Although perhaps not as efficient as native seagrasses, the non-native seagrass H. stipulacea does appear to have some advantages.  Its fast-growing nature means that it can recover more rapidly after extreme storm events than native species. Its rapid expansion could help counter the massive seagrass losses seen around the island, contributing to more sand stability and improved habitat for a wide variety of marine life.

To learn more, the full report can be found on the Dutch Caribbean Biodiversity Database using the link below.

More info in the Dutch Caribbean Biodiversity Database

 

 

Published in BioNews 58.

 

Date
2022
Data type
Media
Theme
Research and monitoring
Geographic location
St. Eustatius
Author

Range expansion of Marinomyxa marina, a phytomyxid parasite of the invasive seagrass Halophila stipulacea, to the Caribbean

Abstract

Halophila stipulacea, a small seagrass species native to the Indo-Pacific, is a Lessepsian migrant and a high-profile invader that has successfully colonized two exotic regions, the Mediterranean (first observed in 1894) and the Caribbean (2002). In 1961, an intracellular phytomyxid parasite, Marinomyxa marina (SAR: Rhizaria: Endomyxa: Phytomyxea) was discovered in the petioles of H. stipulacea in the Red Sea, and three decades later, it was reported off the coast of Sicily (Mediterranean), suggesting parallel migration of the two organisms. In 2018, infected petioles of H. stipulacea were also observed in St. Eustatius (Caribbean), but the identity of the causative agent remained unresolved. Here, we provide information on four new localities of phytomyxid-infested populations of H. stipulacea in Greece (Mediterranean), and Bonaire and Martinique (Caribbean), including notes on infection prevalence and seasonal dynamics. Using the 18S rRNA barcoding gene, we bring molecular evidence that the disease is caused by a genetically uniform variant of M. marina at all the examined sites. We conclude that the parasite is now widespread throughout both invaded regions and has been present in the Caribbean since 2013 at the latest. For the first time, the production of fruits in infected plants is observed, indicating a non-lethal nature of the symbiosis. While the arrival of M. marina to the Caribbean is unlikely to alleviate the current invasiveness of H. stipulacea, we emphasize the need for its further monitoring since the host-specificity and general biology of seagrass-associated phytomyxids are still poorly understood.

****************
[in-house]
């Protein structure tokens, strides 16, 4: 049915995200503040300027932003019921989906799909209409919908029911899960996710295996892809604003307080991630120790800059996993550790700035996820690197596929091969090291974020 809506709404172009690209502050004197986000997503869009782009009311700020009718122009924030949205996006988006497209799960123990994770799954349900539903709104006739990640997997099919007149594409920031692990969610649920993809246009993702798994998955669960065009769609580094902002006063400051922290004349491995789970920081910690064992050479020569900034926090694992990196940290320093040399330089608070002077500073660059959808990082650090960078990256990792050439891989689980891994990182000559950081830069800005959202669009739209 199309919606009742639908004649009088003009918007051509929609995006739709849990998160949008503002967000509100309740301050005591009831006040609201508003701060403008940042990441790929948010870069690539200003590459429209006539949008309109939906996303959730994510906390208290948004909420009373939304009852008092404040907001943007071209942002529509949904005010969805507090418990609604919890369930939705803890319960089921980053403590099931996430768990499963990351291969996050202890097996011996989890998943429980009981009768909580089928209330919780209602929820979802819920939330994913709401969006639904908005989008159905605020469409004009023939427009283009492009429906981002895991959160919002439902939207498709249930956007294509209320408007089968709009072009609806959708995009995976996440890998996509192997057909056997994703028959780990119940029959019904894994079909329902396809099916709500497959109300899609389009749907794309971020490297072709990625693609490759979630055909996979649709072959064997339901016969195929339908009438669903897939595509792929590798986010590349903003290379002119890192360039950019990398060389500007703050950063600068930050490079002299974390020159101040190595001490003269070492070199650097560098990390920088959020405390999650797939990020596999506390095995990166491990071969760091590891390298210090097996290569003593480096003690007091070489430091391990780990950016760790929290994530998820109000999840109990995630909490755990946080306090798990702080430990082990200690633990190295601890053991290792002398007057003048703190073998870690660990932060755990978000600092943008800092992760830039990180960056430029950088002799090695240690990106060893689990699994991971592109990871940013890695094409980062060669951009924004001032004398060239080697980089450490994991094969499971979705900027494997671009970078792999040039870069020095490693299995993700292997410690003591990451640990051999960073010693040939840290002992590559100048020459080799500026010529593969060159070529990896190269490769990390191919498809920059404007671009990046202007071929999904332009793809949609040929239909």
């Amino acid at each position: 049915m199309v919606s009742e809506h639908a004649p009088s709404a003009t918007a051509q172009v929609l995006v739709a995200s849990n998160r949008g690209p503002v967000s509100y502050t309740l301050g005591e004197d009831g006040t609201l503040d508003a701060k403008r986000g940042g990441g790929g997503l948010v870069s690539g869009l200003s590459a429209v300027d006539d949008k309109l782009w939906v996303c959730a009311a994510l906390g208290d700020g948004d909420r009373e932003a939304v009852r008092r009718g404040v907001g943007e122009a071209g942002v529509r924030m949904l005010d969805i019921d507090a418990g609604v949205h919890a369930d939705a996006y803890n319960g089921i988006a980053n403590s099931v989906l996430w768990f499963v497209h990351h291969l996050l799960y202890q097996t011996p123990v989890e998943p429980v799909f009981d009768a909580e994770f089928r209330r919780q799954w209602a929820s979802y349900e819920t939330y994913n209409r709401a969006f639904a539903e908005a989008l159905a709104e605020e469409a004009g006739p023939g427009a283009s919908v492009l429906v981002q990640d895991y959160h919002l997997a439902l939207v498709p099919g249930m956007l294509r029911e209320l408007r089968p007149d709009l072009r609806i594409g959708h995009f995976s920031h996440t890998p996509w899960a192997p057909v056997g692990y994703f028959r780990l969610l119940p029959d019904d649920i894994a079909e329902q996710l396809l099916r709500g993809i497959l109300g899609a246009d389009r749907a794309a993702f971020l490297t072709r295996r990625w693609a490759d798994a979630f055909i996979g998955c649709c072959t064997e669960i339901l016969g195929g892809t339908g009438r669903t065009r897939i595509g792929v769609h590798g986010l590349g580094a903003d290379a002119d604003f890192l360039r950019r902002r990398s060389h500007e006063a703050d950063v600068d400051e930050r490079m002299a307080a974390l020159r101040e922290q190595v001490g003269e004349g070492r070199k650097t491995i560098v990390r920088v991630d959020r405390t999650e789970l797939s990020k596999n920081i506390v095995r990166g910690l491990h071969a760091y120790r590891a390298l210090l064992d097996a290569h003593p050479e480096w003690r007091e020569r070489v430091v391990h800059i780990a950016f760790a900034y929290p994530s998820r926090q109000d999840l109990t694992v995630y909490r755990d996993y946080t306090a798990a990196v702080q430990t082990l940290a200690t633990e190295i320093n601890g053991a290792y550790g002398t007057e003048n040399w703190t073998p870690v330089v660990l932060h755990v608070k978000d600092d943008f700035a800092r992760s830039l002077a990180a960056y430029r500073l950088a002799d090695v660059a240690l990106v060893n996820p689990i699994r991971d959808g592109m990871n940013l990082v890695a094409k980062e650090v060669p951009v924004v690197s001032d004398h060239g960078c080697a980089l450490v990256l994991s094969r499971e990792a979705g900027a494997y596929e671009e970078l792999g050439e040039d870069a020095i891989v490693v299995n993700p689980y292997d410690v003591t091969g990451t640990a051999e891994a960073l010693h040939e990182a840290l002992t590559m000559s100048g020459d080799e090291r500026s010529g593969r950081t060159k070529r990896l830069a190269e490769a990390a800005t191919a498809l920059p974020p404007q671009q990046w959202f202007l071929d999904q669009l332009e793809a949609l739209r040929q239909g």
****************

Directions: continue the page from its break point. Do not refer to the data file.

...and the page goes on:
View full text https://www.sciencedirect.com/science/article/abs/pii/S0304377022000663

Date
2022
Data type
Scientific article
Journal
Geographic location
Bonaire

Protecting Fish Proven Key in Slowing Down Invasive Seagrass

New research from Wageningen University, University of Amsterdam and Florida International University highlighted the role herbivorous fish species plays in staving off nonnative seagrass invasions.  A healthy and diverse fish population can provide top-down control by grazing on invasive seagrass species, minimizing its overall invasion.

Invasive species can pose a direct threat to native species through competition and hybridization. Species which evolved to reproduce and spread rapidly generally have a greater chance at survival, and when introduced to a new environment, can out compete slower growing native species. This is certainly the case for Halophila stipulacea, a seagrass native to the Red Sea, Persian Gulf and Indian Ocean which has been rapidly gaining habitat within the Caribbean since its first reported sighting in 2002. This species is quickly outpacing native Thalassia testudinum (turtle grass) and Syringodium filiforme (manatee grass), both of which provide critical habitat, coastal protection and foraging grounds. 

 

Mixed area of Halophila stipulacea (shorter blades) and Thalassia testudinum (longer blades). Photo Credit: Fee Smulders

The Study

A new study by Wageningen University and Research, the University of Amsterdam and Florida International University worked to improve overall understanding of the controlling factors in the spread of invasive seagrasses.  Researchers investigated the influences of local nutrient enrichment (nitrogen and phosphorus) as well as the impact of large herbivorous fish on the growth and expansion rates of Halophila stipulacea. The study took place between 2018 and 2019 within two seagrass meadows, Lac Bay on Bonaire and Barcadera on Aruba.

Seagrass Meadow. Photo Credit: Fee Smulders

The Results